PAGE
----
2017 Chevrolet Bolt: Monthly Update for January 2018
by Calvin Kim, Road Test Editor
Where Did We Drive It?
In contrast to a quiet December, the first month of 2018 brought a lot of action to our long-term 2017 Chevrolet Bolt. With all of our drivers back in the office after some much-needed R&R, our Bolt stayed out of the garage and on the roads — a lot. In fact, nearly all of the 1,393 miles accrued during January were on nothing but Los Angeles' finest traffic-clogged roads.
Thanks to its HOV sticker, the Bolt was an easy choice for drivers needing to get across town in less than two hours. And although it's a compact, the fold-down seats proved invaluable when we needed to haul some gear around or go on a long shopping run.
What Kind of Fuel Economy Did It Get?
Typical of electric vehicles, the Bolt loves stop-and-go city driving. And especially with the Bolt's flexible regenerative braking system, most drivers have adapted to using the L setting on the gear selector for smooth one-pedal driving.
EPA projected range: 238 miles
Average lifetime projected range: 241.1
Best range: 334.3 miles
EPA kWh/100 miles (combined) rating: 28
Average lifetime kWh/100 miles: 26.2
Best kWh/100 miles: 18.3
EPA projected mpge: 119
Average lifetime consumption (mpge): 128.7
Current odometer: 13,789 miles
Maintenance and Upkeep
"For an eco-minded vehicle, the Bolt is pretty nice to drive. It's quick when you need it to be and is stable when going around turns. It's better at performance than both our long-term Chevy Volt and long-term Toyota Prius. It kind of looks like a goofy pod car, but it doesn't drive like one.
"I appreciate that Chevy gives drivers three different levels of regenerative braking. There's the normal, minimal amount in Drive; a more substantial amount coming from the L drive mode; and the highest level that is applied when the driver pushes the button that's on the backside of the steering wheel on the left. Our Bolt's L drive mode provides just about the perfect amount of regen for me. I'm usually only using the brake pedal when I've come to a complete stop." — Brent Romans, senior automotive editor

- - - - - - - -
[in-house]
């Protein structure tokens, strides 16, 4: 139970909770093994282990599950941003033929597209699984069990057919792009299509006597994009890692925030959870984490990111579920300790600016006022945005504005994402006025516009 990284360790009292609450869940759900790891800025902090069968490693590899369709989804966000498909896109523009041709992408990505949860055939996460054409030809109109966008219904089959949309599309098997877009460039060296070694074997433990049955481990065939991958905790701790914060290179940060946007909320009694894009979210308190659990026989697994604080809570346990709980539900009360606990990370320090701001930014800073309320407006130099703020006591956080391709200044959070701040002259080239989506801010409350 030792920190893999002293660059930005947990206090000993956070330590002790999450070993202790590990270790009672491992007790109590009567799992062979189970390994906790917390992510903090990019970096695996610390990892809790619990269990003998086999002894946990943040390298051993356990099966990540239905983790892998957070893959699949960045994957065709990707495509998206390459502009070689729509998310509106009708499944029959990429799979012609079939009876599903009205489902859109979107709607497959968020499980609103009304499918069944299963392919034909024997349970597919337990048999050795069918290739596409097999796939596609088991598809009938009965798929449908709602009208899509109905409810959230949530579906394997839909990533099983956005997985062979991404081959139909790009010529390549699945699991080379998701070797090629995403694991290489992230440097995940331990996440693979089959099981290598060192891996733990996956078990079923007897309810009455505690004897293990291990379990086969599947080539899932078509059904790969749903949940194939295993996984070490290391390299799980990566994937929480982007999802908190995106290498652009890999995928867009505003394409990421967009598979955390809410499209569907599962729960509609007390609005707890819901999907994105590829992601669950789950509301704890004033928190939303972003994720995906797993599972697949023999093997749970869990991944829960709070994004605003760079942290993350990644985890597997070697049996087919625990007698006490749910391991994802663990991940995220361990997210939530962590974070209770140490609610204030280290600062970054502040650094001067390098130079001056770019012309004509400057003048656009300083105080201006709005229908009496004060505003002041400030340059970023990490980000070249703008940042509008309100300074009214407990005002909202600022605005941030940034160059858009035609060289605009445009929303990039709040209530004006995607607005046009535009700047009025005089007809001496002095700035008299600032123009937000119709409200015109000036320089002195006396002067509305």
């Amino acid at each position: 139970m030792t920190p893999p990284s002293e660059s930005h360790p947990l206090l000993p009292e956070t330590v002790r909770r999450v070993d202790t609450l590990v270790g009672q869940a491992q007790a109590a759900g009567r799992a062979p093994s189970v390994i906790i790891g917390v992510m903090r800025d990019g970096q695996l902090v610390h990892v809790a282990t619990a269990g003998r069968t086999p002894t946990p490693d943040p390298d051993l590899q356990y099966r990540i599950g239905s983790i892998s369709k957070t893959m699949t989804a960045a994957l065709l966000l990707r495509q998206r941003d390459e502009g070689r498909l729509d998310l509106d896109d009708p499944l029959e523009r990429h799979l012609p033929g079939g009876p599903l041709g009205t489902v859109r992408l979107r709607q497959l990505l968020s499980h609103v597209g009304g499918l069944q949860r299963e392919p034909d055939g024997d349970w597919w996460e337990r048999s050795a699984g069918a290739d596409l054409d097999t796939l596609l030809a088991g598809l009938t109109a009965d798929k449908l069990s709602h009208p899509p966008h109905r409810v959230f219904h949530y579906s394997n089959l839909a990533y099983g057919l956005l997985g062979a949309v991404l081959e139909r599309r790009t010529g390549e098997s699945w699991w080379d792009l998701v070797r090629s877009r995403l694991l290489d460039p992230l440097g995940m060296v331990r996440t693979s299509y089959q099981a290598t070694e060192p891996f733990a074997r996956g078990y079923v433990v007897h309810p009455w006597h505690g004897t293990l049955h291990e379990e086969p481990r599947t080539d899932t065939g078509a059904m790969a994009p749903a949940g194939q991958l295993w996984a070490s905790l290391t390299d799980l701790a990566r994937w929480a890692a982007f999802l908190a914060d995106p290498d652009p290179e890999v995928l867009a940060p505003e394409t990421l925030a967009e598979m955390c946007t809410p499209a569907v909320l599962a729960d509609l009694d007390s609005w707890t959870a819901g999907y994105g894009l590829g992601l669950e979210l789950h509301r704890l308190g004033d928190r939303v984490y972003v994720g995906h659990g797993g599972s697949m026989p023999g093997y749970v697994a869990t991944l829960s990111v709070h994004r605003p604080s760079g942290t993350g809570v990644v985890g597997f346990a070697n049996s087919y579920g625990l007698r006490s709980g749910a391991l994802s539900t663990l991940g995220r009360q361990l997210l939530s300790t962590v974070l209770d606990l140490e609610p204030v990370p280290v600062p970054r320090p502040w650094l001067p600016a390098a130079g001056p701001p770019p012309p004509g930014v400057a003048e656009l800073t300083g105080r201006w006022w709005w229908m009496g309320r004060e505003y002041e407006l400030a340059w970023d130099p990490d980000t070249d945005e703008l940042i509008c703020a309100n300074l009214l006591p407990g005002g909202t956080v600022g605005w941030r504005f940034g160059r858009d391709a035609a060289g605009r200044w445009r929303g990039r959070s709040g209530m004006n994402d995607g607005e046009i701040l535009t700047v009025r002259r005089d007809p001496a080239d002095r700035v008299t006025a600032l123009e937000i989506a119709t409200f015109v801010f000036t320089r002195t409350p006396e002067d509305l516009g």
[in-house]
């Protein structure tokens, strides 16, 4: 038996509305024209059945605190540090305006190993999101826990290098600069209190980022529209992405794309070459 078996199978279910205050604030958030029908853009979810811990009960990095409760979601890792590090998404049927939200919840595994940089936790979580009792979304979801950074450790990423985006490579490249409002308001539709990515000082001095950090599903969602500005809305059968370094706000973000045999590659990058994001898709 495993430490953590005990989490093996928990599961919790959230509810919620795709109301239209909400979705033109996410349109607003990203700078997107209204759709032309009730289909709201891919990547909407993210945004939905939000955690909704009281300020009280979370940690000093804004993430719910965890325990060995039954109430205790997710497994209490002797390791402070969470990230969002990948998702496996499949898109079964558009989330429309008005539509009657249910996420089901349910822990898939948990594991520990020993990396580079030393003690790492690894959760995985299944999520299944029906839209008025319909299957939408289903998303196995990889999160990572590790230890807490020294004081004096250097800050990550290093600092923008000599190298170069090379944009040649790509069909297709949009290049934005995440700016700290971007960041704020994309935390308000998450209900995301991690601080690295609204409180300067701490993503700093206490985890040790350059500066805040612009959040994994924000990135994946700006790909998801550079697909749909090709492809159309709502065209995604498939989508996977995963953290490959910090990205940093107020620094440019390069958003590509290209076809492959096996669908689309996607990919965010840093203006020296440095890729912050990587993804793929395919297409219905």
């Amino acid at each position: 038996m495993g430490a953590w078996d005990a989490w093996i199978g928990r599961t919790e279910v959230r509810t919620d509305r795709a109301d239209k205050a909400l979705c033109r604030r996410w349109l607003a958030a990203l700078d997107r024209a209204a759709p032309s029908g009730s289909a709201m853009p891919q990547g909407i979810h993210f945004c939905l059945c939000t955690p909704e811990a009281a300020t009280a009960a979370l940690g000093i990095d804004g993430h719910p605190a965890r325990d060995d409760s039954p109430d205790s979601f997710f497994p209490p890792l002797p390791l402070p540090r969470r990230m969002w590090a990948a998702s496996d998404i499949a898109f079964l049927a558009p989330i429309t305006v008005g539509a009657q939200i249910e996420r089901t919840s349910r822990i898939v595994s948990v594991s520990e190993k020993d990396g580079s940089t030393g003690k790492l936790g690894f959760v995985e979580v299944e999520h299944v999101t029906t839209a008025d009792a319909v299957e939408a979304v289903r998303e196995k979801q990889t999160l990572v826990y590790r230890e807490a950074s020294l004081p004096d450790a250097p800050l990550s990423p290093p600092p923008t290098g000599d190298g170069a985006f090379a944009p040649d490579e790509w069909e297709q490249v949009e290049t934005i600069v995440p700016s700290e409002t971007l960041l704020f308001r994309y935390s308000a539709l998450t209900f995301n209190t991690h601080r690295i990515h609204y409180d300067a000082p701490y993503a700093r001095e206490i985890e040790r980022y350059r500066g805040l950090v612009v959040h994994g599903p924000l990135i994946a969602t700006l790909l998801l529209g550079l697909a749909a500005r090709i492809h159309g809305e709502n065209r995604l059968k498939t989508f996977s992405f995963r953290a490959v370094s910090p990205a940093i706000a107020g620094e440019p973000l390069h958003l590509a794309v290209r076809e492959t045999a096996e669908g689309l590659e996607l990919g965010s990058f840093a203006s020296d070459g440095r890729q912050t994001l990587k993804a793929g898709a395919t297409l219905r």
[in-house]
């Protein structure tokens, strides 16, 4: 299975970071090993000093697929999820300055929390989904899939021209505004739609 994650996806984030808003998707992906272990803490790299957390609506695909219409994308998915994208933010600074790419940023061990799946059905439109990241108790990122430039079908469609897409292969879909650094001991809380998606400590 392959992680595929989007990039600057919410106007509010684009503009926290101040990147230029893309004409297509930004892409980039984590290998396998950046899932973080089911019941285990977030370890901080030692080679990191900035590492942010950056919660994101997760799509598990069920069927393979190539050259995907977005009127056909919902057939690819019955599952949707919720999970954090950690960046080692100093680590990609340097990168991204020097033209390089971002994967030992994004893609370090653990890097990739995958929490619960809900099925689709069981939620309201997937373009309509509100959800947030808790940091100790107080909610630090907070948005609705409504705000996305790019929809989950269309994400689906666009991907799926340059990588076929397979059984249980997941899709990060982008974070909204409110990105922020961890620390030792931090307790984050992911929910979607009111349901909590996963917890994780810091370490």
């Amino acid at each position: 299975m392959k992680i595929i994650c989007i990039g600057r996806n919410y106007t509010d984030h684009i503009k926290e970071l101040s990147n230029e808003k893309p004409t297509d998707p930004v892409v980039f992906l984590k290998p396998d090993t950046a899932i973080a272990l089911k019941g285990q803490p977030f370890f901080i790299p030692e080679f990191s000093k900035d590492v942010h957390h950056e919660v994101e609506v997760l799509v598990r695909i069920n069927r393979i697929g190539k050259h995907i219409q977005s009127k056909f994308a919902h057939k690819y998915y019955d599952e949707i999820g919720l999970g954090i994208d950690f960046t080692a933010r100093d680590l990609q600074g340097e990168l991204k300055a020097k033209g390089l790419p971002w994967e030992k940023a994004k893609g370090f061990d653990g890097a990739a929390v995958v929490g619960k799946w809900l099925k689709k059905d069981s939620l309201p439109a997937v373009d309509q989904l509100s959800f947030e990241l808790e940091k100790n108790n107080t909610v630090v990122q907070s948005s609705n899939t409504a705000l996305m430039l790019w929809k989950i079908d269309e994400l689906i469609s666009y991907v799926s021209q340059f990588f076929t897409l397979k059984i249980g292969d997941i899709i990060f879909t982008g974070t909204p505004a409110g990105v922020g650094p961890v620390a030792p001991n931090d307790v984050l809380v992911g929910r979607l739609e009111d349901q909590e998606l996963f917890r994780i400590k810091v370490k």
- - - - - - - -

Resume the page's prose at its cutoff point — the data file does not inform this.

"The driver's seat cushion is oddly designed. Right at the base where the seatback is, the seat frame's plastic base sweeps up relative to the cushioning. The result is that when I'm getting out I can feel that plastic base under my thighs because there's not enough padding. It's uncomfortable." — Brent Romans
"Last month, my fiancée and I decided to go to Vegas to take a break from work and wedding planning. I initially considered taking the Bolt since its roughly 240 miles of range should have been enough to take me from my doorstep to the Aria. Plus there's a DC fast-charging station in Victorville, California, where I could top off if range dipped more quickly than expected. Out of consideration for her comfort, I opted to take the Genesis G90 instead, which then turned into a short-term Mercedes-Benz AMG GT-R after she got sick and we had to change our vacation dates. (Sometimes you fail successfully.)
"The AMG GT's seats and ride aren't exactly pillowy, but after driving the Bolt for two days, I felt I made the right choice. The Bolt's seats are some of the most uncomfortable I've ever sat in. There's no lateral support to speak of, and the seatback is terribly narrow. Even worse, the seat bottom has almost no front tilt, so I have to resort to jacking the seat all the way up just so my thighs aren't suspended. I could not have been more eager to jump out of the seat after my 40-mile commute this morning. I shudder to think what a long road trip would be like."
— Cameron Rogers, staff editor
"Chevy does a great job giving you on-screen information about the Bolt's electric operation. Just about anything you'd want to know — average miles per kWh, charging information, electricity use percentages for vehicle systems, measurements of your driving style — is here. A lot of it seems like it would only appeal to EV geeks but credit to Chevrolet for making it available." — Brent Romans
"It's refreshing to find that even in the future-forward Bolt, you're confronted with the past the moment you back out of a parking spot. The rearview camera display is of such low quality, I am simultaneously reminded of disposable cameras and playing NES games on a 10-inch CRT television. Couldn't they have nixed the silly rearview mirror display and upgraded the camera instead?" — Cameron Rogers
"The Bolt's interior quality is a major letdown. While it's not as bad as what GM was putting out in the dark days of the late '90s and early 2000s, the interior is still plastic-fantastic. Nothing is soft-touch other than the rubbery armrests. One of the plastic panels on our car's dashboard is misaligned and is popping up. The center console bin isn't lined, so anything you put in there rattles around. Plus, our test car's light gray/white color scheme is just the worst. The thin carpeting looks like mouse fur and dirties easily, and the white panel pieces reflect a lot of sunlight." — Brent Romans